“I don’t know anything,” she said.
“You don’t have to, it’s not a test – what do you like?”
I decided to share my love of wine with people I have never met at a party hosted by a new work colleague. To make it fun, I brought two different wines with only one thing in common: they’re both uncommon. One was from the South-west of France and the other was from a place South of San Francisco, Santa Cruz. Here’s the book on them:
Santa Cruz Mountain Vineyard, Quinta Cruz 2009 Souzão
A rare Portuguese variety. The aromas and flavors are like nothing you have ever had in a red wine before – Very deep berries, earth, tar, anise, floral elements, and other subtle aromatics. About the grape: Souzão (or Sousão or Vinhão) is Portuguese wine grape that is used in the production of port wine. While originating in the Minho regions, it is used primarily in Australia, California and South Africa. In Portugal, it is also an authorized planting in the Douro, and Dão-Lafões area (Vinho do Dão). The grape is known for the deep color it produces in a wine as well as its coarse and raisiny taste. In Australia Souzao is used to make port style wines and also table wines, often blended with other Portuguese grape varieties. In Australia Souzão is used to make port style wines and also table wines, often blended with other Portuguese grape varieties.
Domaine Le Roc, 2010 La Folle Noire d’Ambat
About the Grape: Negrette is a black-skinned variety predominantly found in Fronton, south-western France. It is a descendant of Mavro, an ancient variety from Cyprus, and legend has it that the Knights Templar carried the vines back from there to Gaillac. Over time, the variety spread to nearby Fronton, which today is its undeniable home. Negrette is used in the production of both reds and rosés. Its rosé wines are very fruity, with a distinctive violet flavor and a spicy finish. They tend to be fuller-bodied than south-eastern French rosés. Negrette reds are soft, silky and perfumed, with the same distinctive violet aroma as the rosés, along with certain animal and undergrowth flavors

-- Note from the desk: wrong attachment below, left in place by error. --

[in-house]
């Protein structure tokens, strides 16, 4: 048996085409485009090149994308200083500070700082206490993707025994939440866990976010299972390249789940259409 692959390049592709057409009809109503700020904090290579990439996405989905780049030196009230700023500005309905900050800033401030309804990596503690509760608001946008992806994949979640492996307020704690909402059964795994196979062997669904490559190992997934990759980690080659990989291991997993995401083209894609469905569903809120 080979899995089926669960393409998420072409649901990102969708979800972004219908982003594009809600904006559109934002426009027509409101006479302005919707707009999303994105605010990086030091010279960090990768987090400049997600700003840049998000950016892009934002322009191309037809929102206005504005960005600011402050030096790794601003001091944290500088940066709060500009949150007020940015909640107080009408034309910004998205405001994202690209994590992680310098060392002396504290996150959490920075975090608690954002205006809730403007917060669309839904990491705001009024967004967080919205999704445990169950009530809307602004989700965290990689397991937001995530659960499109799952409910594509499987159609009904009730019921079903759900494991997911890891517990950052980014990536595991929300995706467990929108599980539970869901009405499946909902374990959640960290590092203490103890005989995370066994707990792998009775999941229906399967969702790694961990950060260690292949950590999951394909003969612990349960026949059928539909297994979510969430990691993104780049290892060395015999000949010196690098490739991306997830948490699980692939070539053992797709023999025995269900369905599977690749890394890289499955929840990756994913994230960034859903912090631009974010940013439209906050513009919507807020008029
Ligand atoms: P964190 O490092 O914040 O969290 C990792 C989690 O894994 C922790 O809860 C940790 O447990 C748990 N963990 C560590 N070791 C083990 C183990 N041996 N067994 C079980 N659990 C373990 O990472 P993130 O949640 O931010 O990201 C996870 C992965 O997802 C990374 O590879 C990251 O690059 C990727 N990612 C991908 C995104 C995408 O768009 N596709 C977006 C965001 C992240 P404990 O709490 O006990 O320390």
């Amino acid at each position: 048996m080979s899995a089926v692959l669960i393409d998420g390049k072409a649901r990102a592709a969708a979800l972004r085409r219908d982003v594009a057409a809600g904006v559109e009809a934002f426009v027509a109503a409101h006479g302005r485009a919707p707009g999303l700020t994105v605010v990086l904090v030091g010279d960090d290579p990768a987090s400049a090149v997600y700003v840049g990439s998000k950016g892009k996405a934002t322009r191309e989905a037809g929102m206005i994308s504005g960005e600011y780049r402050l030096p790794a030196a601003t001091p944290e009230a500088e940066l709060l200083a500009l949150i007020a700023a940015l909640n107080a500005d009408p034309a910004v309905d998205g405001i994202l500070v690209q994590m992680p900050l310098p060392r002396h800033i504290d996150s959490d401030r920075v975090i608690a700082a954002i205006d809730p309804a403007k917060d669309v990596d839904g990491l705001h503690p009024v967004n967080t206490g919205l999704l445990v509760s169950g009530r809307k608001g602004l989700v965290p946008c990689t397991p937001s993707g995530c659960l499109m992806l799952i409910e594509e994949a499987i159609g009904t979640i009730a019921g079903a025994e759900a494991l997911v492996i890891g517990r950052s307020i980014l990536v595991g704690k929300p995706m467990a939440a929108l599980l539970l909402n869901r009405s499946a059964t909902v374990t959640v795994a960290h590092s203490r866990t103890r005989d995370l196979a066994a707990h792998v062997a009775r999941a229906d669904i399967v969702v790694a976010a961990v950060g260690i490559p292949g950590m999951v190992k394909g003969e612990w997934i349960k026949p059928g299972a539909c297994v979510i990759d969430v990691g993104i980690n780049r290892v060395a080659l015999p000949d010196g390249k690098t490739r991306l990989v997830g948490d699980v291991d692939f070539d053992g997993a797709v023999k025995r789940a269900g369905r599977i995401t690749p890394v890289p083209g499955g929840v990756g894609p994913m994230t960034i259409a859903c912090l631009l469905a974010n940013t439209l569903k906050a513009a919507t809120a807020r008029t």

Here’s the skinny from all the wonderful people willing to taste and talk with me about wine. Now the fun begins as the 9 brave tasters took on one incredibly young and tight red from France (I should have opened it up the day before) and a California red featuring a Portuguese grape. The results: good conversation and 6 would buy the California red but only 3 would buy the French red. Here are “Wordles” of what was shared under “impressions.”
First up, Negrette
Next up, Souzão
The results were not surprising when pitting a fruity juicy California red against an unusual variety from the Southwest of France – most American like the wines that reflect our domestic fruit. What was most striking to me was not these words but the number of times that people said essentially that they “know nothing about wine” and the number of times I had to remind people that this is not a test and if it were one, they could not fail it because all they had to know is what they like. That sense of wine tasting as “Jeopardy” on wine facts needs to change, and I will do my part in this new wine tasting revolution for wine tasting that is JOYFUL!
(reprinted post from 2012)